I think Garug has a point. Most of these pics are taken in non challenging conditions where most cameras of this class are going to deliver very similar results. So indeed, what's the point?

For instance, this machine is supposed to have close focus ability (3cm I think). Where are the close focus pics, at least a couple, to demonstrate it, maybe using low and high ISO?

Link | Posted on Apr 18, 2017 at 02:37 UTC
On article Second Time Around: Canon PowerShot G7 X Mark II Review (327 comments in total)

In the Round-up intro, I read (about the G7 X-II: "An additional bonus is above-average battery life for cameras of this size and class, which was one of the major faults of its predecessor".
Then in conclusion of the actual camera review: "Battery life remains below average"
Kind of confusing... even with the text specifying "Battery life was the G7 X's achilles heel and while Canon has boosted it from 210 to 265 shots per charge, that number is still well below that of the Sony RX100 III".

It's either ok, bellow average, or only bellow the Sony RX100 III perf.

Link | Posted on Apr 9, 2017 at 14:29 UTC as 17th comment
In reply to:

Oleg Ivanovskiy: It's strange that with growing automation of the production, prices go up as well. Should be the opposite, in theory.

Automation assembly lines don't appear on their own. They involve massive R&D and expenses.
They want to gain time to cope with demand, not necessarily cut cost that could lower sale price.

Link | Posted on Mar 26, 2017 at 19:22 UTC
On article Fujifilm X100F Review (878 comments in total)
In reply to:

PhotonTrapper: I am curious: Minimum shutter speed: 4 sec
Any reason? Design, sensor, noise, ...?

Ok, thanks kreislauf.
DPR should correct this erroneous entry in the specs then. It still shows 4 sec (just checked).

Link | Posted on Mar 18, 2017 at 19:21 UTC
On a photo in the Fujifilm X100F Samples Gallery sample gallery (4 comments in total)

Taken one handed while riding your bike?

Link | Posted on Mar 18, 2017 at 00:38 UTC as 2nd comment
On article Fujifilm X100F Review (878 comments in total)

I am curious: Minimum shutter speed: 4 sec
Any reason? Design, sensor, noise, ...?

Link | Posted on Mar 17, 2017 at 23:51 UTC as 97th comment | 5 replies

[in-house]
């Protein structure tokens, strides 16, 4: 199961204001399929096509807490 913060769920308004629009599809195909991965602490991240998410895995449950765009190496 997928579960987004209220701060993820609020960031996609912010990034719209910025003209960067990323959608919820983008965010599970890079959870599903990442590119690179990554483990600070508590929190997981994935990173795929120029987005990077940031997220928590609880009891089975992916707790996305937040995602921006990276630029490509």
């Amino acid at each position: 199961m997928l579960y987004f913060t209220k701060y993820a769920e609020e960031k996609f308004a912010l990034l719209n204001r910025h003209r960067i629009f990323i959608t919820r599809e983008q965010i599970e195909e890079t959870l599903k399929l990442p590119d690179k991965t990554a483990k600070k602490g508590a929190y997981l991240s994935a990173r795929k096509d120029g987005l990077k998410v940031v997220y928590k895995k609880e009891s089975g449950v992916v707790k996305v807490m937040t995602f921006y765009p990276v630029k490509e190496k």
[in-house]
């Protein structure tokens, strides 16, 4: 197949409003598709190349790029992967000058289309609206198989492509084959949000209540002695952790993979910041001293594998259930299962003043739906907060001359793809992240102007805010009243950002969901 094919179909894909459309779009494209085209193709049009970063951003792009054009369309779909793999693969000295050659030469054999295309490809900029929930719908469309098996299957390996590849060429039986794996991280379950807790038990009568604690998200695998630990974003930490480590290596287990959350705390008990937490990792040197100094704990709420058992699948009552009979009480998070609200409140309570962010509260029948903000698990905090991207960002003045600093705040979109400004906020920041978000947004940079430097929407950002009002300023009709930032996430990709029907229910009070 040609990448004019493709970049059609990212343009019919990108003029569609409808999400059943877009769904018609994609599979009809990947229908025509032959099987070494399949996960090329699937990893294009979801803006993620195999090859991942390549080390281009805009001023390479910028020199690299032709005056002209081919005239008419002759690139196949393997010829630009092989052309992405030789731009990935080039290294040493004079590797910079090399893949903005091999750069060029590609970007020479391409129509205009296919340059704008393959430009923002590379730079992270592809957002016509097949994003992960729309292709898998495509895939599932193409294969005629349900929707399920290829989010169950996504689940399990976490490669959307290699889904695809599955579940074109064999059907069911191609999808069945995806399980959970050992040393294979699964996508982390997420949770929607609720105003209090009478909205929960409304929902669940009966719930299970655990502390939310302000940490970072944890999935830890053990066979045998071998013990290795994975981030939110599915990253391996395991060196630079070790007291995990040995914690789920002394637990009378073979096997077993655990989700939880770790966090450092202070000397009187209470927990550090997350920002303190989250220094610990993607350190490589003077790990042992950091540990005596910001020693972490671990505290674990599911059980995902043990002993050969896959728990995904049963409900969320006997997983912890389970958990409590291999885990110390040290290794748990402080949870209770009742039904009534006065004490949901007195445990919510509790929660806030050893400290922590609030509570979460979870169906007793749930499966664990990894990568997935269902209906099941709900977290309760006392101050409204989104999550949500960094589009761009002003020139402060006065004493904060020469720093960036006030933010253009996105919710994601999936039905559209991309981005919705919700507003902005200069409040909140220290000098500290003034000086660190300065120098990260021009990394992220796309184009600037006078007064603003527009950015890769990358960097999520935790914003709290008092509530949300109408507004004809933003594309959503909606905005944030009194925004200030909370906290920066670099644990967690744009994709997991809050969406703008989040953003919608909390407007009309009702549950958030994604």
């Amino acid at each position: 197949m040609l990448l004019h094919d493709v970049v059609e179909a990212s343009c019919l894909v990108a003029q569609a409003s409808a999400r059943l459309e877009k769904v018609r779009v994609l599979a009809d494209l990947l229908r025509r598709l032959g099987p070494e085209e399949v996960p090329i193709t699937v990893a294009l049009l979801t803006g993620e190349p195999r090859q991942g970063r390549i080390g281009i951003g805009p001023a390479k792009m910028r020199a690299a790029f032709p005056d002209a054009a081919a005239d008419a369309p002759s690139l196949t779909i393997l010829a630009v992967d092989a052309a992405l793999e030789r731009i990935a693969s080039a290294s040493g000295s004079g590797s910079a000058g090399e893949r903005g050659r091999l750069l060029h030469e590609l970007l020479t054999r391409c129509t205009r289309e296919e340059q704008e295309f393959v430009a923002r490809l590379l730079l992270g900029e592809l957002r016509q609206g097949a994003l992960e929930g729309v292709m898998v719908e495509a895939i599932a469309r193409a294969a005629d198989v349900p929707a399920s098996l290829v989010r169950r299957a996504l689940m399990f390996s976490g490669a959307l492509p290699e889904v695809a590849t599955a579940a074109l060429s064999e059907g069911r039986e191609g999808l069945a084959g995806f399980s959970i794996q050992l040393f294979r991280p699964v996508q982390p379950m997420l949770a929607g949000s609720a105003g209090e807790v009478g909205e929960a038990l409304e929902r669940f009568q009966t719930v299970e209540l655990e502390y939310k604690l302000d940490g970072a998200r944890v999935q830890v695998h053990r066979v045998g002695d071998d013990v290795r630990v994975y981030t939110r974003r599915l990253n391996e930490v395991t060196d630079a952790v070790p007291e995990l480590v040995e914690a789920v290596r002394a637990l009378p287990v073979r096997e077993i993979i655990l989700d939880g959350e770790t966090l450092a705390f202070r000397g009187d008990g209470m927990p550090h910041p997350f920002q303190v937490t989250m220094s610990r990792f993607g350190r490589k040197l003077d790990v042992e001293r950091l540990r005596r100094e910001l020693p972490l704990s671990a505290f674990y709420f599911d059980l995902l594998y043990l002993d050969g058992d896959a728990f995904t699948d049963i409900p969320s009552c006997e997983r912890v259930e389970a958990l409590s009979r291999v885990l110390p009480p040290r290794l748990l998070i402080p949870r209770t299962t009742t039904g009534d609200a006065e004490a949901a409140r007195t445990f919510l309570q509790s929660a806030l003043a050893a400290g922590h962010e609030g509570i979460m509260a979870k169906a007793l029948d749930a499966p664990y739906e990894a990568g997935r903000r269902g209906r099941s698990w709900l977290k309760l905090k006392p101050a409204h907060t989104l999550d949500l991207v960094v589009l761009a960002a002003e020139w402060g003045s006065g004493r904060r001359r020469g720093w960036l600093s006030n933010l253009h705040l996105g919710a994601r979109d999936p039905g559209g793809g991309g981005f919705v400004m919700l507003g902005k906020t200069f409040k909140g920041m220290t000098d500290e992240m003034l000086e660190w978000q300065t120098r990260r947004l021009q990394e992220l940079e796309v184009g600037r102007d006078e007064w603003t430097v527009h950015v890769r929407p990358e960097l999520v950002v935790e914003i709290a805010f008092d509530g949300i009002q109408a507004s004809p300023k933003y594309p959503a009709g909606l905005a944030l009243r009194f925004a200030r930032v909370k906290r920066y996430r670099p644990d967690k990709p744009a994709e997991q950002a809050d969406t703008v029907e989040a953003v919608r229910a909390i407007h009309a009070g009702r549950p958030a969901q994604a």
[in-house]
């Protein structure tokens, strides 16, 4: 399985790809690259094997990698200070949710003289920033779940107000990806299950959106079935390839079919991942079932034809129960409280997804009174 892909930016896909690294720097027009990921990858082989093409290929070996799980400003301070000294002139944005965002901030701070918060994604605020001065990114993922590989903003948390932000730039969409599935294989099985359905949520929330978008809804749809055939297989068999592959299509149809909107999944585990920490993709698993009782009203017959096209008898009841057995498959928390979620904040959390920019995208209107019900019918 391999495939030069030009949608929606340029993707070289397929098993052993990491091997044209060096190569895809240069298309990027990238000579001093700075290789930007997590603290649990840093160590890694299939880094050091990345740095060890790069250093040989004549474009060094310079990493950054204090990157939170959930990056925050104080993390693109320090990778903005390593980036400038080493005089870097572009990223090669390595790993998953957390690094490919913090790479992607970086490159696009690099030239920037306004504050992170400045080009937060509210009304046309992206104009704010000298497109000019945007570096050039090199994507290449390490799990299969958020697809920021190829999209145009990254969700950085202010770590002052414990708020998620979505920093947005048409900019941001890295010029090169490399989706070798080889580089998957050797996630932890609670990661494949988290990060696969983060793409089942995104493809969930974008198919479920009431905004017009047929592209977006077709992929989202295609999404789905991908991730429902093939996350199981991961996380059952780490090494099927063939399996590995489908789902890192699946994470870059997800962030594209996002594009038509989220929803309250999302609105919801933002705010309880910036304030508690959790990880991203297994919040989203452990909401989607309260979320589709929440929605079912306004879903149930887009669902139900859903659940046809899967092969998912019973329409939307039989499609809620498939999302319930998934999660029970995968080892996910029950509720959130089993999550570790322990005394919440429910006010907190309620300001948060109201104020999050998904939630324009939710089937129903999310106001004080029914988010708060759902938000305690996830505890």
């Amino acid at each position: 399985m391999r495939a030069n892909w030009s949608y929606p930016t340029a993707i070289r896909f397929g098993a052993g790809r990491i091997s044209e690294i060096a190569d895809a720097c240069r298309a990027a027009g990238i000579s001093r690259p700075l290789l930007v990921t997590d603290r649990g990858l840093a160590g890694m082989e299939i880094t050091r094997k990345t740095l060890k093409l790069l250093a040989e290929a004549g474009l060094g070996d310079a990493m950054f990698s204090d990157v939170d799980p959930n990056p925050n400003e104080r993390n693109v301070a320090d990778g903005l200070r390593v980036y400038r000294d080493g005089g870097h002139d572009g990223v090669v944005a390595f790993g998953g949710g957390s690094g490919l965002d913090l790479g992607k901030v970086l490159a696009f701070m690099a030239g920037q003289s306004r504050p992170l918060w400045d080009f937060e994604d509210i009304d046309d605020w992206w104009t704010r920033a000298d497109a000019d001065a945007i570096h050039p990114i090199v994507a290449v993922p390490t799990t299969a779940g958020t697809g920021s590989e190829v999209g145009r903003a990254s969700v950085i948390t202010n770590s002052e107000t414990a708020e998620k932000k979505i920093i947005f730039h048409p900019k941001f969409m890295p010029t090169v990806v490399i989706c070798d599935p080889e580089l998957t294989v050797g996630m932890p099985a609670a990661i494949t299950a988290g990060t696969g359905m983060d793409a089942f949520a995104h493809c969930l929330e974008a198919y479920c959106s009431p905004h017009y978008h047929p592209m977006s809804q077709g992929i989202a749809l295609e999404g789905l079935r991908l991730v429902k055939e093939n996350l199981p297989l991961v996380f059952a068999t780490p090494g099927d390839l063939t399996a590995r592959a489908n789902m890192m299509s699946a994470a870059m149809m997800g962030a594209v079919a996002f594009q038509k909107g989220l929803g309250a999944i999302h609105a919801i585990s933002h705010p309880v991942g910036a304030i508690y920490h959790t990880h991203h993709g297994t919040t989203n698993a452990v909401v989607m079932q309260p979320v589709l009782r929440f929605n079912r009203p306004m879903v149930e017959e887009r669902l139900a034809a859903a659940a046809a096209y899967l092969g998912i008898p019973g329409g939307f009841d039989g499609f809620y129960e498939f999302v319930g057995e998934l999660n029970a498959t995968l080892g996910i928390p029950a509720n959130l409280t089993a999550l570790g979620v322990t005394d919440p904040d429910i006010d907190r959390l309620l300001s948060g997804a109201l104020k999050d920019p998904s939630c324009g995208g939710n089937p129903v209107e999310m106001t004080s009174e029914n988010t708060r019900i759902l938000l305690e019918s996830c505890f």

In reply to:

Rick Knepper: I assume I am taking a risk every time I strike out on a hike. The NPS sets boundaries for a variety of reasons many of which benefit NPS and their budget.

I don't find the image with the tripod compelling enough to agree with the boundary set by whatever agency did it on the basis of safety. What would be a more compelling deterrent for me is the quality of the composition from that angle. Moving closer would probably set off alarms that I am not going to get anything really useful vs. the risk that I couldn't get back behind the boundary with a long zoom.

Samuel C:
"Anyone who passes a safety boundary and falls in the ocean with me around will watch me laugh as they drown"

The fact is that those "Safety boundaries" are set up by park officials who base their concept of "safety" on what it takes to "protect" the most ignorant of their users. But what about users who have some experience and common sense and don't need or want to be baby-sited?

Each time there is an accident in the back-country involving users who go beyond "officials boundaries", you get the chorus of stupid comments claiming those are reckless people who should die while being laughed at, regardless of the experience of the victims. It's kind of pathetic.

I perfectly understand the limits set by park officials are designed for the large majority of users, completely clueless. But I respect experienced users who go beyond those limits as well. And if anybody get into trouble, experienced or clueless, I'll go and help if I can, simply because it could be me.

Link | Posted on Feb 4, 2017 at 21:58 UTC
Total: 25, showing: 1 – 20
« First‹ Previous12Next ›Last »